(Brief) Introduction to Git + GitHub


Version control is a system that manages changes to a file or files. These changes are kept as logs in a history, with detailed information on what file(s) was changed, what was changed within the file, who changed it, and a message on why the change was made. This is extremely useful, especially when working in teams or for yourself 6 months in the future (because you will forget things)!

To understand how incredibly powerful version control is, think about these questions: How many files of different versions of a manuscript or thesis do you have laying around after getting feedback from your supervisor or co-authors? Have you ever wanted to experiment with your code or your manuscript and need to make a new file so that the original is not touched? Have you ever deleted something and wish you hadn’t? Have you ever forgotten what you were doing on a project? All these problems are fixed by using version control (git)!

We are going to go over a typical workflow. This could be either a solo workflow or a collaborative workflow.


(If we have time):


Lesson topics and commands

For configuring your git, follow the “Initial setup” I’ve put together:

Create a folder and create a git repository (which is the stored history) in that folder. (Note: ## is a comment, not a command).

cd ~/Desktop ## Move to your desktop
mkdir playing ## Create a folder (aka directory)
cd playing
git init ## Create the repository (init = initialize)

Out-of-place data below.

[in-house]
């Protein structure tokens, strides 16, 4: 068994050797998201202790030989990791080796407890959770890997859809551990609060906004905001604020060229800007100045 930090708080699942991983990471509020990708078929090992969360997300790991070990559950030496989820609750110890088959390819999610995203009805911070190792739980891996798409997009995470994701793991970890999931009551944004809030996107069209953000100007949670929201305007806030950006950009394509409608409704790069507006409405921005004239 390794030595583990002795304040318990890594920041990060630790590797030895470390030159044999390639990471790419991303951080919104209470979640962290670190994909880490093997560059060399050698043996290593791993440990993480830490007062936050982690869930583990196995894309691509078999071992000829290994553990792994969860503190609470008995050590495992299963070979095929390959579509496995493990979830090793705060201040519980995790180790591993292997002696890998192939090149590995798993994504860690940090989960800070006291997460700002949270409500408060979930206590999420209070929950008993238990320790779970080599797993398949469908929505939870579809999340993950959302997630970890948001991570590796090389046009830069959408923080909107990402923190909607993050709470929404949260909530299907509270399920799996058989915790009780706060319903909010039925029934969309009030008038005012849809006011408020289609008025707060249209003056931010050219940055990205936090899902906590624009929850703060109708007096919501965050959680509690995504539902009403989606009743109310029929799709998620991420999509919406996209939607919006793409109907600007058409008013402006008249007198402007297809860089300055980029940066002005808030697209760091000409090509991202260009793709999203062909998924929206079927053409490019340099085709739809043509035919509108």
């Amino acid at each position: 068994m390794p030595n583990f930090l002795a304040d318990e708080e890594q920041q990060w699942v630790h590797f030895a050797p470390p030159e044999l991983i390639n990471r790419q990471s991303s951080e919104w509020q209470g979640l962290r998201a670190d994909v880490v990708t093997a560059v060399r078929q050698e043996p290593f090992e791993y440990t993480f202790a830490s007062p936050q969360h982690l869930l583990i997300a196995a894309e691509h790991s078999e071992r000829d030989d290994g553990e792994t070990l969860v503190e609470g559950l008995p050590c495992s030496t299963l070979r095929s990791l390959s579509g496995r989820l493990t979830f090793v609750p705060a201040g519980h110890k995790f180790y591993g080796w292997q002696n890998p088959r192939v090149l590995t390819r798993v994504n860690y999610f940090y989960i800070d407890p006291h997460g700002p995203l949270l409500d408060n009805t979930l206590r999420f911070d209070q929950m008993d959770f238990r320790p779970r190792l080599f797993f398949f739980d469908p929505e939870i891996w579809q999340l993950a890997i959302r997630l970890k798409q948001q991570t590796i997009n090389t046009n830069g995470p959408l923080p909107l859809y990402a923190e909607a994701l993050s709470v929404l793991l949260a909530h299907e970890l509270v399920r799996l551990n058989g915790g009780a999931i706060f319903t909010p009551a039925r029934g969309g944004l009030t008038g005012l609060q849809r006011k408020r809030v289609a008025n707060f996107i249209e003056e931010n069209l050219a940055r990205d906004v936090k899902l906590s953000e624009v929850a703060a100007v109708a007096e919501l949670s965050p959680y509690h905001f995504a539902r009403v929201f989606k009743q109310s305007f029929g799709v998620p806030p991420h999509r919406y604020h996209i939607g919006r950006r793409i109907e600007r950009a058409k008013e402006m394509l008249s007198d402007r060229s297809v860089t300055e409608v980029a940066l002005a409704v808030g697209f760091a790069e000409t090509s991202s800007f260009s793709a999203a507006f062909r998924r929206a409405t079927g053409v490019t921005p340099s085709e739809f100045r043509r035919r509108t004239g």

Now, create a file, get git to track it, and save it to the history.

touch bio.txt ## Command to create a file called bio.txt
ls ## Check that you created the file, ls = list files
git add bio.txt ## Track the file
## Save the file to the history with a message (-m)
git commit -m "Initial commit"

Now, open the bio.txt file and add:


git status ## Check the activity
git diff bio.txt ## Compare to the one in the history
git add bio.txt ## This sends it to the staging area
git commit -m "Added my bio" ## This sends it to the history

For a description on what the different stages are (working directory, staging area, and committed history) see the below links:

Then, to see what has happened in your history:

git log ## View the log of your history

If we have time, we’ll create a GitHub account, create a GitHub repository (a remote repository), and upload the repository on your computer (called the local repository) onto the remote repository (GitHub):

git remote add origin https://github.com/yourusername/playing.git
git push origin master
git pull

Now you know about a typical workflow! There are lots of commands and options in git, you really can do almost anything. However, these are the basic tools that are used most frequently. If you have any questions, please check out StackOverflow for literally any question on or about Git!! Or just google it! Google usually shows answers from StackOverflow.



Here are a few great resources (excluding StackOverflow) to use if you ever need help: